Home Music Cadence Weapon’s Dirt City state of mind

Cadence Weapon’s Dirt City state of mind

by Michelle Pucci October 30, 2012
Cadence Weapon’s Dirt City state of mind

Cadence Weapon. Press photo

DJ-rapper extraordinaire and Montreal transplant Rollie Pemberton, a.k.a Cadence Weapon, has had all three of his LPs nominated

for the Polaris Prize and is already a Canadian music veteran. At 26 years old, he has already served a two-year term as Edmonton’s Poet Laureate and learned to transcend the limits of the hip-hop genre.

Pemberton grew up in Edmonton and began rapping at the age of 13, describing his interest in music as “inevitable.”

“I grew up around rap music so it seemed like a foregone conclusion that I’d end up trying it out,” he said. His father, Teddy Pemberton, was a campus-radio DJ who introduced hip-hop to Edmonton with his show ‘The Black Experience in Sound’.

Pemberton also cited Nas as a huge inspiration, “I became obsessed with the song ‘Half-Time’ by Nas. I got an instrumental of it and taught myself how to rap by rapping over that beat.”

His eclectic approach to hip-hop is a result of his musical influences. His uncle Brett Miles — a saxophonist and the frontman of the Magilla Funk Conduit — encouraged him to perform at a young age. Pemberton also cited Edmonton’s thriving punk scene as an inspiration.

“The only bands that were around were hardcore bands and punk bands so I would go to those shows, and there are elements of that that have influenced me,” said Pemberton.

After a year at journalism school in Virginia, Pemberton decided to move back to Canada to pursue music.

“I had all these ideas for songs and I’d been working on music the whole time and I wanted to put something out before someone stole the idea out of my head,” said Pemberton.

But he didn’t completely distance himself from journalism. The rapper reviewed music for Stylus and Pitchfork before he became known as a musician. Now that the roles have changed, he tries not to think about what critics say.

“If I have a bad review it feels like it’s karmic retribution for the sins of my past life,” he said with a laugh. “I’m going to make the music I make, no matter what.”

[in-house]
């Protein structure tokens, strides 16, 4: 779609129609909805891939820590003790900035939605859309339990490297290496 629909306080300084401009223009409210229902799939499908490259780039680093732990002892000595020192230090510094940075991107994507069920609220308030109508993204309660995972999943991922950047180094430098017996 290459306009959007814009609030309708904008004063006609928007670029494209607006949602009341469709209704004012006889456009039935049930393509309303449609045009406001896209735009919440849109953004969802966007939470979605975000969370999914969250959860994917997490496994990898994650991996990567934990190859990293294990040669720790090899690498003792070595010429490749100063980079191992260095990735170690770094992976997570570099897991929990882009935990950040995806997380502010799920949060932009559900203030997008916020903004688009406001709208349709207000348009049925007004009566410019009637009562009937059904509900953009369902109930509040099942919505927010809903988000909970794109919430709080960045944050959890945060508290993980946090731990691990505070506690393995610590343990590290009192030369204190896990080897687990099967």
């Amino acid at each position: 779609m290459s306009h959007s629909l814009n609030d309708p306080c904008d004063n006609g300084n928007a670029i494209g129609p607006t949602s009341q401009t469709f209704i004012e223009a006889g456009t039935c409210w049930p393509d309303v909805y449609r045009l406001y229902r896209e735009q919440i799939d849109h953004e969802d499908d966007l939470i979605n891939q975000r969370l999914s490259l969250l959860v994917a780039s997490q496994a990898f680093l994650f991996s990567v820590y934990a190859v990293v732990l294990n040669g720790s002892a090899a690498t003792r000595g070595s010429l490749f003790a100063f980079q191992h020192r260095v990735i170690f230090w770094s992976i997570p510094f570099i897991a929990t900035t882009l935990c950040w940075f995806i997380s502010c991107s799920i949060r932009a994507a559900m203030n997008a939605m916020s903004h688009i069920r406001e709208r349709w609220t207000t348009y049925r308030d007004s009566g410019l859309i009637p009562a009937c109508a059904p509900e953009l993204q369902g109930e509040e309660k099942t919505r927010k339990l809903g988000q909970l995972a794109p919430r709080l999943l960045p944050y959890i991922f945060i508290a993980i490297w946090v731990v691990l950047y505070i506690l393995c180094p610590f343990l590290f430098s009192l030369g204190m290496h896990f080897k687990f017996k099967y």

Pemberton described his latest album’s title, Hope in a Dirt City, as a state of mind. “Colloquially we refer to Edmonton as ‘dirt city’, but it’s not just an Edmonton thing,” the rapper said. “When you’re in a dirt city state of mind, it’s like making the most out of your circumstances or rising up against the darkness.”

He had a specific process in mind for the album, saying that he “wanted to have more of an organic sound.” After making demos of the beats for the album, he took them to a live band in Toronto. “We jammed them out and we replaced all the samples with live instruments. It’s kind of a mix of different styles that came together naturally.”

His music is considered a cross between electronica and hip-hop, and the rapper tries to convey this in his performances.

“[The show] features all these different genres of music and goes out in all these different directions,” he said. “It’s definitely unlike any rap show I’ve ever seen.”

Cadence Weapon’s show at Il Motore with DJ Co-op is the last date of his Hope in a Dirt City tour. He’s been touring mostly non-stop since the album dropped in May, supporting Vancouver rock-duo Japandroids and the three-piece band Liars along the way. Pemberton is looking forward to the show, which will feature fellow Montrealers and a few of his personal favourite artists, Mozart’s Sister and Karneef.

But ‘vacation’ isn’t part Pemberton’s comprehensive vocabulary. “I’ll probably hang upside down in my closet for a week straight after the tour,” he said, but then it’s right back to the drawing board.


Cadence Weapon plays Il Motore (179 Rue Jean-Talon Ouest) on Saturday, Nov. 17. Tickets are $12 in advance or $15 at the door.



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